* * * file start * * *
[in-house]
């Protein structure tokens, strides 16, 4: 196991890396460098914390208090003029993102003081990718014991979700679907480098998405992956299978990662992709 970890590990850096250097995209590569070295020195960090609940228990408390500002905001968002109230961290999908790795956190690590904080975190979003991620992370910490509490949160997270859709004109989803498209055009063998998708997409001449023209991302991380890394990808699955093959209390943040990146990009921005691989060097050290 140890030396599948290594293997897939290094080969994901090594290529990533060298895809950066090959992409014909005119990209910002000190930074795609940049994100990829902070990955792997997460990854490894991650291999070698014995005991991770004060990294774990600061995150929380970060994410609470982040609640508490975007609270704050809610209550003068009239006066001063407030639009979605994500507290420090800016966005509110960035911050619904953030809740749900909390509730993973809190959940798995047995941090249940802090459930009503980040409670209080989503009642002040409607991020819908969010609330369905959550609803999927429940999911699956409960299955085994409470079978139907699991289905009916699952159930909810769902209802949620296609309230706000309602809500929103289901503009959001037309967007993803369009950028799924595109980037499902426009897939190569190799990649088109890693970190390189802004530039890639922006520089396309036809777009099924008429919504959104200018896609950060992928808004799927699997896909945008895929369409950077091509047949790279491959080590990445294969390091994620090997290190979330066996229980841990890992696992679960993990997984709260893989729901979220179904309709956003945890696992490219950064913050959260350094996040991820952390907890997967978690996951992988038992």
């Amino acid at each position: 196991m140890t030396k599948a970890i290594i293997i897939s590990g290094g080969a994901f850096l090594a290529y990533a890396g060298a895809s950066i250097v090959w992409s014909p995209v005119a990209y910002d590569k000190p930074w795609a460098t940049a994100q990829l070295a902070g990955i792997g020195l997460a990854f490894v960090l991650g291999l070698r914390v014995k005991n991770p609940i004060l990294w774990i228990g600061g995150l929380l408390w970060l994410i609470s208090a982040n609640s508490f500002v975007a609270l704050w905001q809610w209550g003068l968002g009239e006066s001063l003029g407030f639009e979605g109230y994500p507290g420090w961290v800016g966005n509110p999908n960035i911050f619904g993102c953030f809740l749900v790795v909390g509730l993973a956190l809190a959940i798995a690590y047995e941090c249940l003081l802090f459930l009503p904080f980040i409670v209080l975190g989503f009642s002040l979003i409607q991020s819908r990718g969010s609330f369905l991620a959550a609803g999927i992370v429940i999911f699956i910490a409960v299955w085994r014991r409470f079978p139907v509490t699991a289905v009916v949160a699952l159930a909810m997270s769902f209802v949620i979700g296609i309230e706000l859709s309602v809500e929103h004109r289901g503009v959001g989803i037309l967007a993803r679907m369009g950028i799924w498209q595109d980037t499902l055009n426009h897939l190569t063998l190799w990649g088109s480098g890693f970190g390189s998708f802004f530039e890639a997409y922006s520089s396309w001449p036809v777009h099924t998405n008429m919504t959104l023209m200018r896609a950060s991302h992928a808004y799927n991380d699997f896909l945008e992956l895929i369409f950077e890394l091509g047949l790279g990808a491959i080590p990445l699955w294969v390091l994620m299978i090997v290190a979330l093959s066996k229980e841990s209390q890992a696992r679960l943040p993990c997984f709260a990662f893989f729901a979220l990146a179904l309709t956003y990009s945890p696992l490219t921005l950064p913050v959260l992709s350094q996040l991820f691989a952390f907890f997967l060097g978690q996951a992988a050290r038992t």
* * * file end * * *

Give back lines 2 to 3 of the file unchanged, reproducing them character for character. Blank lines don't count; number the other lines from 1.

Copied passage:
């Protein structure tokens, strides 16, 4: 196991890396460098914390208090003029993102003081990718014991979700679907480098998405992956299978990662992709 970890590990850096250097995209590569070295020195960090609940228990408390500002905001968002109230961290999908790795956190690590904080975190979003991620992370910490509490949160997270859709004109989803498209055009063998998708997409001449023209991302991380890394990808699955093959209390943040990146990009921005691989060097050290 140890030396599948290594293997897939290094080969994901090594290529990533060298895809950066090959992409014909005119990209910002000190930074795609940049994100990829902070990955792997997460990854490894991650291999070698014995005991991770004060990294774990600061995150929380970060994410609470982040609640508490975007609270704050809610209550003068009239006066001063407030639009979605994500507290420090800016966005509110960035911050619904953030809740749900909390509730993973809190959940798995047995941090249940802090459930009503980040409670209080989503009642002040409607991020819908969010609330369905959550609803999927429940999911699956409960299955085994409470079978139907699991289905009916699952159930909810769902209802949620296609309230706000309602809500929103289901503009959001037309967007993803369009950028799924595109980037499902426009897939190569190799990649088109890693970190390189802004530039890639922006520089396309036809777009099924008429919504959104200018896609950060992928808004799927699997896909945008895929369409950077091509047949790279491959080590990445294969390091994620090997290190979330066996229980841990890992696992679960993990997984709260893989729901979220179904309709956003945890696992490219950064913050959260350094996040991820952390907890997967978690996951992988038992």
């Amino acid at each position: 196991m140890t030396k599948a970890i290594i293997i897939s590990g290094g080969a994901f850096l090594a290529y990533a890396g060298a895809s950066i250097v090959w992409s014909p995209v005119a990209y910002d590569k000190p930074w795609a460098t940049a994100q990829l070295a902070g990955i792997g020195l997460a990854f490894v960090l991650g291999l070698r914390v014995k005991n991770p609940i004060l990294w774990i228990g600061g995150l929380l408390w970060l994410i609470s208090a982040n609640s508490f500002v975007a609270l704050w905001q809610w209550g003068l968002g009239e006066s001063l003029g407030f639009e979605g109230y994500p507290g420090w961290v800016g966005n509110p999908n960035i911050f619904g993102c953030f809740l749900v790795v909390g509730l993973a956190l809190a959940i798995a690590y047995e941090c249940l003081l802090f459930l009503p904080f980040i409670v209080l975190g989503f009642s002040l979003i409607q991020s819908r990718g969010s609330f369905l991620a959550a609803g999927i992370v429940i999911f699956i910490a409960v299955w085994r014991r409470f079978p139907v509490t699991a289905v009916v949160a699952l159930a909810m997270s769902f209802v949620i979700g296609i309230e706000l859709s309602v809500e929103h004109r289901g503009v959001g989803i037309l967007a993803r679907m369009g950028i799924w498209q595109d980037t499902l055009n426009h897939l190569t063998l190799w990649g088109s480098g890693f970190g390189s998708f802004f530039e890639a997409y922006s520089s396309w001449p036809v777009h099924t998405n008429m919504t959104l023209m200018r896609a950060s991302h992928a808004y799927n991380d699997f896909l945008e992956l895929i369409f950077e890394l091509g047949l790279g990808a491959i080590p990445l699955w294969v390091l994620m299978i090997v290190a979330l093959s066996k229980e841990s209390q890992a696992r679960l943040p993990c997984f709260a990662f893989f729901a979220l990146a179904l309709t956003y990009s945890p696992l490219t921005l950064p913050v959260l992709s350094q996040l991820f691989a952390f907890f997967l060097g978690q996951a992988a050290r038992t």